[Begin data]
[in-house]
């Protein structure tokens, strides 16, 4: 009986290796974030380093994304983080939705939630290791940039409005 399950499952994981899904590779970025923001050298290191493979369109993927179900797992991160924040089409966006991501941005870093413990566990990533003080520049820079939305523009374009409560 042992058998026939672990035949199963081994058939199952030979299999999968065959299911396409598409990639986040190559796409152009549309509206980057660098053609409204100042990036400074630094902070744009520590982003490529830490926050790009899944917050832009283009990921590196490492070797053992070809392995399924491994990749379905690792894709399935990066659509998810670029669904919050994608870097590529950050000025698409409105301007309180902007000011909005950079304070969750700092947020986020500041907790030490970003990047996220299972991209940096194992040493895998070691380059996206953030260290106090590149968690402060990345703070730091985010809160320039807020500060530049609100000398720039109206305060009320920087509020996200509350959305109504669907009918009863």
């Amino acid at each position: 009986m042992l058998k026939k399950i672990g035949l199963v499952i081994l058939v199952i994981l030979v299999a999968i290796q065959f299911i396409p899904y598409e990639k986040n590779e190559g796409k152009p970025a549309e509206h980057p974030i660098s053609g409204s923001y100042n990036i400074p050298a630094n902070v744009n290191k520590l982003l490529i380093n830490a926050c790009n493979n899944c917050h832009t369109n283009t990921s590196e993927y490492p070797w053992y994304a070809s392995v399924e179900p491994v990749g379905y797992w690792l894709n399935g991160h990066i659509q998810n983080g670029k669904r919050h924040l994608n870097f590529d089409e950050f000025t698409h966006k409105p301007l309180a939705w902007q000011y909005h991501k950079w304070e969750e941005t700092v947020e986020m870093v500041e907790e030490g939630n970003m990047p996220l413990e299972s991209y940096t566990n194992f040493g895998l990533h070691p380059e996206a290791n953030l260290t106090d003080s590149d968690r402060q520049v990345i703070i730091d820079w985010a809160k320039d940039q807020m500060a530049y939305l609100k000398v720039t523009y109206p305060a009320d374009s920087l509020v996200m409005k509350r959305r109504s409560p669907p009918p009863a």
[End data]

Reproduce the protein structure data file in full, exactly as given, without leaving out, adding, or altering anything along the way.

[in-house]
């Protein structure tokens, strides 16, 4: 009986290796974030380093994304983080939705939630290791940039409005 399950499952994981899904590779970025923001050298290191493979369109993927179900797992991160924040089409966006991501941005870093413990566990990533003080520049820079939305523009374009409560 042992058998026939672990035949199963081994058939199952030979299999999968065959299911396409598409990639986040190559796409152009549309509206980057660098053609409204100042990036400074630094902070744009520590982003490529830490926050790009899944917050832009283009990921590196490492070797053992070809392995399924491994990749379905690792894709399935990066659509998810670029669904919050994608870097590529950050000025698409409105301007309180902007000011909005950079304070969750700092947020986020500041907790030490970003990047996220299972991209940096194992040493895998070691380059996206953030260290106090590149968690402060990345703070730091985010809160320039807020500060530049609100000398720039109206305060009320920087509020996200509350959305109504669907009918009863």
């Amino acid at each position: 009986m042992l058998k026939k399950i672990g035949l199963v499952i081994l058939v199952i994981l030979v299999a999968i290796q065959f299911i396409p899904y598409e990639k986040n590779e190559g796409k152009p970025a549309e509206h980057p974030i660098s053609g409204s923001y100042n990036i400074p050298a630094n902070v744009n290191k520590l982003l490529i380093n830490a926050c790009n493979n899944c917050h832009t369109n283009t990921s590196e993927y490492p070797w053992y994304a070809s392995v399924e179900p491994v990749g379905y797992w690792l894709n399935g991160h990066i659509q998810n983080g670029k669904r919050h924040l994608n870097f590529d089409e950050f000025t698409h966006k409105p301007l309180a939705w902007q000011y909005h991501k950079w304070e969750e941005t700092v947020e986020m870093v500041e907790e030490g939630n970003m990047p996220l413990e299972s991209y940096t566990n194992f040493g895998l990533h070691p380059e996206a290791n953030l260290t106090d003080s590149d968690r402060q520049v990345i703070i730091d820079w985010a809160k320039d940039q807020m500060a530049y939305l609100k000398v720039t523009y109206p305060a009320d374009s920087l509020v996200m409005k509350r959305r109504s409560p669907p009918p009863a």